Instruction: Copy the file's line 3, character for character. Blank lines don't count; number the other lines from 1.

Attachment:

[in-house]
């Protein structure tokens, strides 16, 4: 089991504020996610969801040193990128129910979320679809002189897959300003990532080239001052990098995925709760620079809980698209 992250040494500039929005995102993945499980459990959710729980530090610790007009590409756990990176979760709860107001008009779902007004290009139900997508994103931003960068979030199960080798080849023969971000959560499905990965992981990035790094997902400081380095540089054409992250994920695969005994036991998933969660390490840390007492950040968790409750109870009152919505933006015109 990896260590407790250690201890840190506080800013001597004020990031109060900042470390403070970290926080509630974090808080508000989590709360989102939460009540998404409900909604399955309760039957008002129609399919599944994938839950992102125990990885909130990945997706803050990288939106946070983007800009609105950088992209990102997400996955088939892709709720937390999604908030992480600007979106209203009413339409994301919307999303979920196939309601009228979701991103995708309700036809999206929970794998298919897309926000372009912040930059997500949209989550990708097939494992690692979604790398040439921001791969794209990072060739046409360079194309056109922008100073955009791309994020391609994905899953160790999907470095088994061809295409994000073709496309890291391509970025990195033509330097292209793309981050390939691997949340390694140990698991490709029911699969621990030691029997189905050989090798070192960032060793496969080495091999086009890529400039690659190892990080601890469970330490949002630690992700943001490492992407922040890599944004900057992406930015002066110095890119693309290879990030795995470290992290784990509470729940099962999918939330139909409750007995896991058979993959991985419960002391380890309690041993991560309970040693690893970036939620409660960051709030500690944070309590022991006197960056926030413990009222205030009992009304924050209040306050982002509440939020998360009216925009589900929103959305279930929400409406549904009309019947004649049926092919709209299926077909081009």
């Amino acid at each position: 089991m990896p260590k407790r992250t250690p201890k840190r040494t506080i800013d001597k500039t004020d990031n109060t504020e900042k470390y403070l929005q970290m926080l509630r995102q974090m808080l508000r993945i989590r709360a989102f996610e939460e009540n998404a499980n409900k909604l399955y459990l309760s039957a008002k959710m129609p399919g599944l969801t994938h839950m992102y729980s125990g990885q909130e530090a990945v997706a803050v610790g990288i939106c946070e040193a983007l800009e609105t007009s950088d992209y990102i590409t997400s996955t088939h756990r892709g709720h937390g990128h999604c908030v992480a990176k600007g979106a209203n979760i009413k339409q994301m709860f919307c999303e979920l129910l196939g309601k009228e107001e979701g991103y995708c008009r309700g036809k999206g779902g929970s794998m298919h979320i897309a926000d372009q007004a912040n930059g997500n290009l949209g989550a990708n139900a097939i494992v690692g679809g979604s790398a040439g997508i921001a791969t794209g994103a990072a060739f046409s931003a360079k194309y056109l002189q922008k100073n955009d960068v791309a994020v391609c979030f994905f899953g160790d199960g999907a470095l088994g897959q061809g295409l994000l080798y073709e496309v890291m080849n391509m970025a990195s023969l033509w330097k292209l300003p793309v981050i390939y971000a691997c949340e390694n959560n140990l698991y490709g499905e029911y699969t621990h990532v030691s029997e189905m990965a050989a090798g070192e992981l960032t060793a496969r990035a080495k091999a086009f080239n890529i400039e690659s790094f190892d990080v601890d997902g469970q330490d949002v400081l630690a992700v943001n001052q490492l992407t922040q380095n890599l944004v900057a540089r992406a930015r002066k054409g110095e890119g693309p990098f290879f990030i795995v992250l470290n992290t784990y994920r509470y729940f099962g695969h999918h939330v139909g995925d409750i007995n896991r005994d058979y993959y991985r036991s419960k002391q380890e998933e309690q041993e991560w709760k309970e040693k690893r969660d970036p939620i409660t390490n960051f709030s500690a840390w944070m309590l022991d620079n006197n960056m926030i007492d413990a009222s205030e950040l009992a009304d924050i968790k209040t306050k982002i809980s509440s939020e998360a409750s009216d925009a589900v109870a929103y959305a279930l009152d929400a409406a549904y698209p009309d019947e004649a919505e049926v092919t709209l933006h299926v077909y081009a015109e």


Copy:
């Amino acid at each position: 089991m990896p260590k407790r992250t250690p201890k840190r040494t506080i800013d001597k500039t004020d990031n109060t504020e900042k470390y403070l929005q970290m926080l509630r995102q974090m808080l508000r993945i989590r709360a989102f996610e939460e009540n998404a499980n409900k909604l399955y459990l309760s039957a008002k959710m129609p399919g599944l969801t994938h839950m992102y729980s125990g990885q909130e530090a990945v997706a803050v610790g990288i939106c946070e040193a983007l800009e609105t007009s950088d992209y990102i590409t997400s996955t088939h756990r892709g709720h937390g990128h999604c908030v992480a990176k600007g979106a209203n979760i009413k339409q994301m709860f919307c999303e979920l129910l196939g309601k009228e107001e979701g991103y995708c008009r309700g036809k999206g779902g929970s794998m298919h979320i897309a926000d372009q007004a912040n930059g997500n290009l949209g989550a990708n139900a097939i494992v690692g679809g979604s790398a040439g997508i921001a791969t794209g994103a990072a060739f046409s931003a360079k194309y056109l002189q922008k100073n955009d960068v791309a994020v391609c979030f994905f899953g160790d199960g999907a470095l088994g897959q061809g295409l994000l080798y073709e496309v890291m080849n391509m970025a990195s023969l033509w330097k292209l300003p793309v981050i390939y971000a691997c949340e390694n959560n140990l698991y490709g499905e029911y699969t621990h990532v030691s029997e189905m990965a050989a090798g070192e992981l960032t060793a496969r990035a080495k091999a086009f080239n890529i400039e690659s790094f190892d990080v601890d997902g469970q330490d949002v400081l630690a992700v943001n001052q490492l992407t922040q380095n890599l944004v900057a540089r992406a930015r002066k054409g110095e890119g693309p990098f290879f990030i795995v992250l470290n992290t784990y994920r509470y729940f099962g695969h999918h939330v139909g995925d409750i007995n896991r005994d058979y993959y991985r036991s419960k002391q380890e998933e309690q041993e991560w709760k309970e040693k690893r969660d970036p939620i409660t390490n960051f709030s500690a840390w944070m309590l022991d620079n006197n960056m926030i007492d413990a009222s205030e950040l009992a009304d924050i968790k209040t306050k982002i809980s509440s939020e998360a409750s009216d925009a589900v109870a929103y959305a279930l009152d929400a409406a549904y698209p009309d019947e004649a919505e049926v092919t709209l933006h299926v077909y081009a015109e």